I’d like to know the average electricity consumption for a family of four in one year. We are using about 700 kilowatt hours a month and that seems high to me. How do we compare to the average?
Answer from Green Energy Efficient Homes
The average electricity consumption for a family of four will vary considerably depending on where you live. And the consumption of individual households can be quite far from that average. As I explain in my About me page, my family of four got our household use down to 180 kilowatt hours a month which is about one sixth the average of my home province of Ontario.
In Costa Rica where I lived for a year, most families used almost no electricity – enough for a couple of lightbulbs, a semi-automatic clothes washer doing the wash once a week, and maybe a table top fan for very hot days. Many people in smaller towns didn’t even own a refrigerator. Prices were high enough that people there couldn’t really afford to use much more. All told, the average Costa Rican family probably used 2 kilowatt hours a day or less – or 60 kilowatt hours a month. And by developing-world standards Costa Rica is well off; in many other developing countries electricity isn’t even available to most people, so the average is very low.
On the other hand, if you live in Phoenix chances are you can’t survive without air conditioning for much of the year, and whole house air conditioning on a hot day can account for up to 90% of your electricity use on such days.
The average electricity consumption of a US family of four is in the neighborhood of 50 kWh per day, or 1,500 kWh per month. Similar figures apply for Canada. Assuming an average electricity cost of $0.12 per kWh, that translates into about $6 per day for electricity, or $180 per month.
Here’s how I calculated these figures:
|3,741,000,000,000||Total kWh consumed in US in 2009|
|38%||Used for residential|
|1,421,580,000,000||kWh residential use in 2009|
|308,745,538||US population 2010|
|4,604||kWh per person|
|18,417||kWh for a family of four|
|1,535||kWh per month (family of four)|
|50||kWh per day (family of four)|
|$184||cost per month (family of four)|
|$6||cost per day (family of four)|
That’s the average. Of course, you can do much better than that. As I mentioned Canadian and US total electricity consumption per capita is about the same, but I have heard smaller figures for Ontario, my home province, for domestic consumption, where the average is closer to 35 kWh a day for a typical family (substantially lower than the 50 kWh above). My home city of Toronto gets pretty hot in the summer so some use of air conditioning is fairly typical. Toronto has a climate not that different from the midwestern states of the US, or New England states. We pay around $0.15 for electricity here if you count all the extra costs they throw on our bill, so a typical household pays about $150 a month for electricity or roughly $1,800 per year.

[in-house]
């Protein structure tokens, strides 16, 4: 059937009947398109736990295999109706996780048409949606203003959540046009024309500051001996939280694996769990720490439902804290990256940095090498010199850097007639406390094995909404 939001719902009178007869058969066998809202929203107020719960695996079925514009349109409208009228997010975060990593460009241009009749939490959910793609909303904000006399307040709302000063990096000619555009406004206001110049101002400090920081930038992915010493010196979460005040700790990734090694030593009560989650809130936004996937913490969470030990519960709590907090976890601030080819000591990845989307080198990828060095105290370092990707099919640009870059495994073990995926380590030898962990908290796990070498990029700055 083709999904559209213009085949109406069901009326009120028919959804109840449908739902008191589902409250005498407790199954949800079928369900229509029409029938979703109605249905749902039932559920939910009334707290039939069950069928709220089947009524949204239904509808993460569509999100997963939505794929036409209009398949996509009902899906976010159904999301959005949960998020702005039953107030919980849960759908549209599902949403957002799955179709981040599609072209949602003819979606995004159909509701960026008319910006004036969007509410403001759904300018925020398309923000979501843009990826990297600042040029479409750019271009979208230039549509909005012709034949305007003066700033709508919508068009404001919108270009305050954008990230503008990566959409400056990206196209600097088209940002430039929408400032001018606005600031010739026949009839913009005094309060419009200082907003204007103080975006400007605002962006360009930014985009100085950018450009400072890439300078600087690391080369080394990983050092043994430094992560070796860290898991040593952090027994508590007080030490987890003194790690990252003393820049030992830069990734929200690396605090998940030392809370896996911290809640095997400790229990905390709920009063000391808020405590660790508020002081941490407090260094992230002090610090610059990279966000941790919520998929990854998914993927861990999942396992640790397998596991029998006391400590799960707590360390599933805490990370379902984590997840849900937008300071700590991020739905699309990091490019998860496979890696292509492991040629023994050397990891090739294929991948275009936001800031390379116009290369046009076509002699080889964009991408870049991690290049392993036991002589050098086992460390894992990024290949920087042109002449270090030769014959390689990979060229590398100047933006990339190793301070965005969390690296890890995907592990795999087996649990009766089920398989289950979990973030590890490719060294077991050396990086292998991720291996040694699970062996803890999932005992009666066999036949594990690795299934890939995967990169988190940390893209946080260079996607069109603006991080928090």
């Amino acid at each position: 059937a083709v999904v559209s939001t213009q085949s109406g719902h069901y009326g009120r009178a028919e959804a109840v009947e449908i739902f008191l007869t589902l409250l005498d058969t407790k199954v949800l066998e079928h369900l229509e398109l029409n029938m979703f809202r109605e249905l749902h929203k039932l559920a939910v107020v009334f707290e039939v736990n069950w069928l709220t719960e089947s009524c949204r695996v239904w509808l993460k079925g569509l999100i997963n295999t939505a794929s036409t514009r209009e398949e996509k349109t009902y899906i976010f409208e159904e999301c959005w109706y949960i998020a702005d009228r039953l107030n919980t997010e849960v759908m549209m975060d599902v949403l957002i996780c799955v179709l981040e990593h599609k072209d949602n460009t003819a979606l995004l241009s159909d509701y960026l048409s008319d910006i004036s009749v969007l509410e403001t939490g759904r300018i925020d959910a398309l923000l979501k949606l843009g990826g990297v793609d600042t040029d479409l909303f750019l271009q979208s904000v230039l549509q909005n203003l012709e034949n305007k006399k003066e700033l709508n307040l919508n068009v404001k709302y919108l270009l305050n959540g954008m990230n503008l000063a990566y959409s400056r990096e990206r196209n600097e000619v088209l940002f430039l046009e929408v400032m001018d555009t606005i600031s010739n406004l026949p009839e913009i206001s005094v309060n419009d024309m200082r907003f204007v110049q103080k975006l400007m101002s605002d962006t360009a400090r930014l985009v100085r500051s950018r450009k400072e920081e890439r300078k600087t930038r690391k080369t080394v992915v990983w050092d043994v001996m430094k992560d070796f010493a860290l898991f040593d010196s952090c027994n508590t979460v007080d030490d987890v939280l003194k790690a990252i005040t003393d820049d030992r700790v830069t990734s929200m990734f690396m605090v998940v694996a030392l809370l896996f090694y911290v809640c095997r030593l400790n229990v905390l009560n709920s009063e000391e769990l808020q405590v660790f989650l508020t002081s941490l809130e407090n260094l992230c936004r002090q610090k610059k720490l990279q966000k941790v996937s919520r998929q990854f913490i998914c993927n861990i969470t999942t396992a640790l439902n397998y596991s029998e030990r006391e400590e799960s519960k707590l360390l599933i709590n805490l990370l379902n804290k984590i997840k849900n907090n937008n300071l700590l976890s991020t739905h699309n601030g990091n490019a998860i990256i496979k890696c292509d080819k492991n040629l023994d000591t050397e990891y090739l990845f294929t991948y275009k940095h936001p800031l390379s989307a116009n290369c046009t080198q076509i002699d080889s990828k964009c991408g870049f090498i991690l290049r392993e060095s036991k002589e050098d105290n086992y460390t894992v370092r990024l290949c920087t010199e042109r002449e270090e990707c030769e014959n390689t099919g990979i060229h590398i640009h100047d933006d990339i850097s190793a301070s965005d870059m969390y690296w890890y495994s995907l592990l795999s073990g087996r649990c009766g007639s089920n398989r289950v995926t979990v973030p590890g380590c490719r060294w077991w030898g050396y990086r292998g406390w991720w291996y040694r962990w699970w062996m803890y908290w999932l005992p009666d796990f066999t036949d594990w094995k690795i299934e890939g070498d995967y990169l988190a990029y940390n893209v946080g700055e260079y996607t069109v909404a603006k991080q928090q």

Consumption in the US tends to be a little lower because the Canadian average is heavily influenced by electric heating, especially in Quebec where the provincial electric utility heavily promoted electric heating for decades. Here are figures for various countries, note that the statistics for each country may not be from the same year as the others:
- Canada: 12,836 kWh per year (ours was 3,030 in 2007!)
- US: 10,654 kWh per year
- Europe: 4,667 kWh per year
- Japan: 5,945 kWh per year
Since a family of 5 is probably larger than a typical household, but adding extra people doesn’t make that much difference to the electrical load, I would guess 12,000 kilowatt hours per year is a reasonable average.
Of course that is an average. Someone who leaves all the lights on, runs the air conditioner on high all summer, and has a big plasma screen TV on all the time will use more than that, as will anyone in a cold climate who heats with electric baseboard heaters. Meanwhile, someone who heats with natural gas, oil, wood, or solar, installs compact fluorescent lights, turns the lights off when not needed, and only runs the air conditioner when absolutely essential, will use a lot less.
As I said, you can do much better than the average. My household (two adults, two kids) used about 300-400 kWh per month, or around a third of our local average. But by carefully tracking how much we consumed, and finding ways to cut back on waste, as I explain in How to save electricity, we managed to reduce our consumption to about 7 kilowatt hours a day. It’s sometimes challenging to keep your consumption down that low – but it is doable.